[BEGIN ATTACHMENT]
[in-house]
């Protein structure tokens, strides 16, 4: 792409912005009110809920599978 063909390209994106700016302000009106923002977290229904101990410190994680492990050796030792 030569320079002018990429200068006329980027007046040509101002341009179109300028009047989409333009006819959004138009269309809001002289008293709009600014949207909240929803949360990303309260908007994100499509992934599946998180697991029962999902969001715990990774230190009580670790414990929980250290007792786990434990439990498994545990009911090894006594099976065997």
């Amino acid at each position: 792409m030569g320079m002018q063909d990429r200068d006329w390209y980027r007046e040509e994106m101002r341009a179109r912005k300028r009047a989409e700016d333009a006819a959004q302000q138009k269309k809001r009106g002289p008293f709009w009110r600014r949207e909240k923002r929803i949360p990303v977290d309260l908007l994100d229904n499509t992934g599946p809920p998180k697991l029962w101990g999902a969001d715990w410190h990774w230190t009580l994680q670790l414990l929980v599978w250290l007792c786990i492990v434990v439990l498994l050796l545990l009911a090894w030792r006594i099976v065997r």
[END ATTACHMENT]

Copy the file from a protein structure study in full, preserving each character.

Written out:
[in-house]
């Protein structure tokens, strides 16, 4: 792409912005009110809920599978 063909390209994106700016302000009106923002977290229904101990410190994680492990050796030792 030569320079002018990429200068006329980027007046040509101002341009179109300028009047989409333009006819959004138009269309809001002289008293709009600014949207909240929803949360990303309260908007994100499509992934599946998180697991029962999902969001715990990774230190009580670790414990929980250290007792786990434990439990498994545990009911090894006594099976065997």
């Amino acid at each position: 792409m030569g320079m002018q063909d990429r200068d006329w390209y980027r007046e040509e994106m101002r341009a179109r912005k300028r009047a989409e700016d333009a006819a959004q302000q138009k269309k809001r009106g002289p008293f709009w009110r600014r949207e909240k923002r929803i949360p990303v977290d309260l908007l994100d229904n499509t992934g599946p809920p998180k697991l029962w101990g999902a969001d715990w410190h990774w230190t009580l994680q670790l414990l929980v599978w250290l007792c786990i492990v434990v439990l498994l050796l545990l009911a090894w030792r006594i099976v065997r």